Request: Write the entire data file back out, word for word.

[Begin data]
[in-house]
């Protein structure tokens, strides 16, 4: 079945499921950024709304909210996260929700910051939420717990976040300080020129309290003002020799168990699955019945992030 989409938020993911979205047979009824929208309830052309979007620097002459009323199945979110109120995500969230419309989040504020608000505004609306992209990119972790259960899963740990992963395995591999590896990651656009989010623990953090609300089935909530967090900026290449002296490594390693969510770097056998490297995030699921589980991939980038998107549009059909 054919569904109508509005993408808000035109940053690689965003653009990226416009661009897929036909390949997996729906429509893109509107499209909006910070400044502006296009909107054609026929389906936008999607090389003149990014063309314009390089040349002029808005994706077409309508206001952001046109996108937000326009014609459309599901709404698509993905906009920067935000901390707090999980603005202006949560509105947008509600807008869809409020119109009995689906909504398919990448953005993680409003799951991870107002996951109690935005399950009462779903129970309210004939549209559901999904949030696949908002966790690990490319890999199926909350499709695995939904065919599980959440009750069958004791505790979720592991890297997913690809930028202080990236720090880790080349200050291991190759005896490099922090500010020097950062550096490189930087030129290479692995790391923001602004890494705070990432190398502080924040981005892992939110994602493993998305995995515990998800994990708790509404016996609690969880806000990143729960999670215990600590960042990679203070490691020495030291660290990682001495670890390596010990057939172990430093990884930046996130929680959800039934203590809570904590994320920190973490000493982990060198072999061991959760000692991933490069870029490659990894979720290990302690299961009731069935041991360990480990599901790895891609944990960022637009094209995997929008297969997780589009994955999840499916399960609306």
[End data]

[in-house]
């Protein structure tokens, strides 16, 4: 079945499921950024709304909210996260929700910051939420717990976040300080020129309290003002020799168990699955019945992030 989409938020993911979205047979009824929208309830052309979007620097002459009323199945979110109120995500969230419309989040504020608000505004609306992209990119972790259960899963740990992963395995591999590896990651656009989010623990953090609300089935909530967090900026290449002296490594390693969510770097056998490297995030699921589980991939980038998107549009059909 054919569904109508509005993408808000035109940053690689965003653009990226416009661009897929036909390949997996729906429509893109509107499209909006910070400044502006296009909107054609026929389906936008999607090389003149990014063309314009390089040349002029808005994706077409309508206001952001046109996108937000326009014609459309599901709404698509993905906009920067935000901390707090999980603005202006949560509105947008509600807008869809409020119109009995689906909504398919990448953005993680409003799951991870107002996951109690935005399950009462779903129970309210004939549209559901999904949030696949908002966790690990490319890999199926909350499709695995939904065919599980959440009750069958004791505790979720592991890297997913690809930028202080990236720090880790080349200050291991190759005896490099922090500010020097950062550096490189930087030129290479692995790391923001602004890494705070990432190398502080924040981005892992939110994602493993998305995995515990998800994990708790509404016996609690969880806000990143729960999670215990600590960042990679203070490691020495030291660290990682001495670890390596010990057939172990430093990884930046996130929680959800039934203590809570904590994320920190973490000493982990060198072999061991959760000692991933490069870029490659990894979720290990302690299961009731069935041991360990480990599901790895891609944990960022637009094209995997929008297969997780589009994955999840499916399960609306």